Friday, August 15, 2014

Imperialism in Jerusalem

The City of Jerusalem.
Around 1967 something happened that changed the way the enlightened felt about Israel.  Several Arab nations decided it was time to get rid of them pesky Jews. While the first bully was still cocking his fist, Israel punched first, proceeded to beat 3 bullies at once, and then took their lunch money for good measure.  Israeli Jews were no longer victims to be pitied.

The anti-imperialist/multiculturalist set was all prepared to mourn the destruction of the Jews and send out the 1967 equivalent of hashtags.  Their demise would have meant as little to Europe as the demise of Christians and Kurds does now in the present day Arab nations.  But suddenly Israelis represented strength instead of victimhood, they represented self-determination rather than a pawn for the UN to posture over, they represented a militarily defensible democracy rather than another pitiable medieval theocracy.

Suddenly Europe wasn't so embarrassed about the Holocaust.  No longer content to wait in shtetls for the next progrom, Israelis not only demonstrated that an enterprising people could create wealth in an impoverished land but could defend it.

One of many things that amaze me about the anti-imperialist/multi-culturalist movement in Europe and North America is how sensitive they are to some tokens of conquest and not to others.  If Mount Rushmore had been the most sacred site to the Sioux nation, fundamental to their religious system for centuries, it would be difficult to feel as positive about its nationalism.  Wouldn't there be other places to make it after all?  Surely it would even be more embarrassing to have carved a Pilgrim holding a Bible.  Or if American Christians had carved a cathedral into the mountain?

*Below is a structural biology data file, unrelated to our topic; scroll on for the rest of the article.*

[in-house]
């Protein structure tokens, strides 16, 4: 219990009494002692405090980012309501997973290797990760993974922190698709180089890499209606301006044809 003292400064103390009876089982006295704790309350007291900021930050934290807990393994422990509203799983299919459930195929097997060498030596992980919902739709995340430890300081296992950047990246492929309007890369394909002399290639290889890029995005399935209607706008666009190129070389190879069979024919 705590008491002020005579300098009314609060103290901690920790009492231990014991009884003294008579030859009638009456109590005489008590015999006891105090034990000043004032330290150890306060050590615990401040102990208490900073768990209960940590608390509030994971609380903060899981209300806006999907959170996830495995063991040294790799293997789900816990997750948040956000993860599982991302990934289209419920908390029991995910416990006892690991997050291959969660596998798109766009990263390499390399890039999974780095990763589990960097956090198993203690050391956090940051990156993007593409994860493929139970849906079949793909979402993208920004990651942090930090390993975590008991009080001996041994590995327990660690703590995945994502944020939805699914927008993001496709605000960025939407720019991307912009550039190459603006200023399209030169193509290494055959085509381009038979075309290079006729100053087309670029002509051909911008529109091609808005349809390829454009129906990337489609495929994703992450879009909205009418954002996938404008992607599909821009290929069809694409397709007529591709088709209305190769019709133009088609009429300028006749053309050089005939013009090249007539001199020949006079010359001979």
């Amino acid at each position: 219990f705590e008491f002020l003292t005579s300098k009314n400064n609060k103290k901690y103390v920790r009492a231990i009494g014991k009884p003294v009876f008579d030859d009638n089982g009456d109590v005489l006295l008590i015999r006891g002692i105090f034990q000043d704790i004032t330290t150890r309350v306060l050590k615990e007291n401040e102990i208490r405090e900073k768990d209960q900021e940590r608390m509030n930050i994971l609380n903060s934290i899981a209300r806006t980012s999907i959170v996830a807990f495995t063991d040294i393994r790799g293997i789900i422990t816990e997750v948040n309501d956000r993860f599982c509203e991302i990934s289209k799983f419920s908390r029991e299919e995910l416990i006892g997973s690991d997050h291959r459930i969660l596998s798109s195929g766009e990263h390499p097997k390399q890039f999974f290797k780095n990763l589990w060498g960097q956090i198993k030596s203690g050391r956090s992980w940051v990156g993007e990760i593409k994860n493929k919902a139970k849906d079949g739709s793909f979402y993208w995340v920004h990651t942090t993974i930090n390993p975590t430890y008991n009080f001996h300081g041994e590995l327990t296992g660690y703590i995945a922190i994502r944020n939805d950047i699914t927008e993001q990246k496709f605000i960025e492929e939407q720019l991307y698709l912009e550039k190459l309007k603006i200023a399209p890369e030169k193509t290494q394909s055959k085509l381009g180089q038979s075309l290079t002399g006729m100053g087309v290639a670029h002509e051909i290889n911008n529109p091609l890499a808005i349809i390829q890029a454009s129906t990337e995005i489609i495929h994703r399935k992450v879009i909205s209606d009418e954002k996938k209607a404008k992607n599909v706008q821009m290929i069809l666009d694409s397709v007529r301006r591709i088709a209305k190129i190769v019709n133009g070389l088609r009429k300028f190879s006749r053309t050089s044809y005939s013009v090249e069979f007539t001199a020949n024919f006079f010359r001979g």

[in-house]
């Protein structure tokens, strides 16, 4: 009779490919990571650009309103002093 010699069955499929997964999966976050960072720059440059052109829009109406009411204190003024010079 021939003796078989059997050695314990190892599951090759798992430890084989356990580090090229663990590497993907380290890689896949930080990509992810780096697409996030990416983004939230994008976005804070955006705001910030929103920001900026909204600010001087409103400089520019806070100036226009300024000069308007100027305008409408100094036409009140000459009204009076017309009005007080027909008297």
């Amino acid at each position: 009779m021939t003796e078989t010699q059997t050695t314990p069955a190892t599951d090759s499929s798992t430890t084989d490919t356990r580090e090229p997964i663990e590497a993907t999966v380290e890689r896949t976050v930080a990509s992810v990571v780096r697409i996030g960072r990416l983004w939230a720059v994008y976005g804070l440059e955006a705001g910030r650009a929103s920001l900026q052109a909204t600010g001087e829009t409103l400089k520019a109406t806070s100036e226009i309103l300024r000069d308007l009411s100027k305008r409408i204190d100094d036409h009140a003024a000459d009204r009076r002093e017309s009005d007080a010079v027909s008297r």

Yet no one speaks about the message of religious imperialism that the Dome of the Rock communicates.  Jerusalem is never mentioned in the Koran.  It is central in the Jewish scriptures (what Christians call "the Old Testament").  Muslim imperialism built this mosque on the site of the Jerusalem Temple for two reasons: to demonstrate that the Muslims have a greater claim on Father Abraham (and the sites associated with him) than do the Jews, and because claiming the most holy Jewish site was a way of marking the territory of the former Israelite kingdom for political Islam.  As beautiful as the Dome is aesthetically, it is and always will be a deliberate symbol of conquest.  If there was an ancient cathedral built there, I think most Christians would feel (and should feel) a sense of embarrassment about it. (Not out of knee-jerk political correctness, but out of the fact that a 'building' is not the Lord's Church.)  Most evangelicals and fundamentalists in America would want such an edifice torn down.

The most visible landmark in all Jerusalem is a landmark of religious and political imperialism.  Jewish Israelis are much more tolerant of the existence of the Dome on their Temple Mount than most Palestinian Arabs and Muslims are tolerant of the existence of Israel in any part of Palestine.  If Jerusalem were unequivocally Israeli soil, the Dome would remain standing.  If it were entirely Palestinian, synagogues and temples would burn as Muslim crowds cheered and Americans tweeted their hashtags.

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